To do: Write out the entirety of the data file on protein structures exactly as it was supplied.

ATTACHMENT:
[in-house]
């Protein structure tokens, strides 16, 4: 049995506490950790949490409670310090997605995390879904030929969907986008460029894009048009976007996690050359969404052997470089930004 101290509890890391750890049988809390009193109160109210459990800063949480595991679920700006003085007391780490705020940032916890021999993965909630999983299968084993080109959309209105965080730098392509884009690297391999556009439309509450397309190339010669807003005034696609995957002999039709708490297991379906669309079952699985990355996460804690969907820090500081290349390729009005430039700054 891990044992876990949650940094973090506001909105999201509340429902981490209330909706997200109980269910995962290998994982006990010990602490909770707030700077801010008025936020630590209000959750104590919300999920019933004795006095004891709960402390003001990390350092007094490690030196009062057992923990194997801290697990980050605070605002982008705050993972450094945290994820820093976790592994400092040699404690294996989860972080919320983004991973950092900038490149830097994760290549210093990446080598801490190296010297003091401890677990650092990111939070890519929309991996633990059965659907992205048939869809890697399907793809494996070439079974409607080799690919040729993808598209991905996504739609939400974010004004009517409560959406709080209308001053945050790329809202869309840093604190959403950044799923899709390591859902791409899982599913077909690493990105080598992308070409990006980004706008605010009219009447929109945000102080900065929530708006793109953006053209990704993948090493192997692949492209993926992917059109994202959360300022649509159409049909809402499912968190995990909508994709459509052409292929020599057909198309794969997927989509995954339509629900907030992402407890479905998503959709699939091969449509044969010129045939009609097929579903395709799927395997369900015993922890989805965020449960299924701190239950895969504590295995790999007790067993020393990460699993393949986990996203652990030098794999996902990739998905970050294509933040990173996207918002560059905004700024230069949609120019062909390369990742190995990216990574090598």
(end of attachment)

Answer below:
[in-house]
């Protein structure tokens, strides 16, 4: 049995506490950790949490409670310090997605995390879904030929969907986008460029894009048009976007996690050359969404052997470089930004 101290509890890391750890049988809390009193109160109210459990800063949480595991679920700006003085007391780490705020940032916890021999993965909630999983299968084993080109959309209105965080730098392509884009690297391999556009439309509450397309190339010669807003005034696609995957002999039709708490297991379906669309079952699985990355996460804690969907820090500081290349390729009005430039700054 891990044992876990949650940094973090506001909105999201509340429902981490209330909706997200109980269910995962290998994982006990010990602490909770707030700077801010008025936020630590209000959750104590919300999920019933004795006095004891709960402390003001990390350092007094490690030196009062057992923990194997801290697990980050605070605002982008705050993972450094945290994820820093976790592994400092040699404690294996989860972080919320983004991973950092900038490149830097994760290549210093990446080598801490190296010297003091401890677990650092990111939070890519929309991996633990059965659907992205048939869809890697399907793809494996070439079974409607080799690919040729993808598209991905996504739609939400974010004004009517409560959406709080209308001053945050790329809202869309840093604190959403950044799923899709390591859902791409899982599913077909690493990105080598992308070409990006980004706008605010009219009447929109945000102080900065929530708006793109953006053209990704993948090493192997692949492209993926992917059109994202959360300022649509159409049909809402499912968190995990909508994709459509052409292929020599057909198309794969997927989509995954339509629900907030992402407890479905998503959709699939091969449509044969010129045939009609097929579903395709799927395997369900015993922890989805965020449960299924701190239950895969504590295995790999007790067993020393990460699993393949986990996203652990030098794999996902990739998905970050294509933040990173996207918002560059905004700024230069949609120019062909390369990742190995990216990574090598």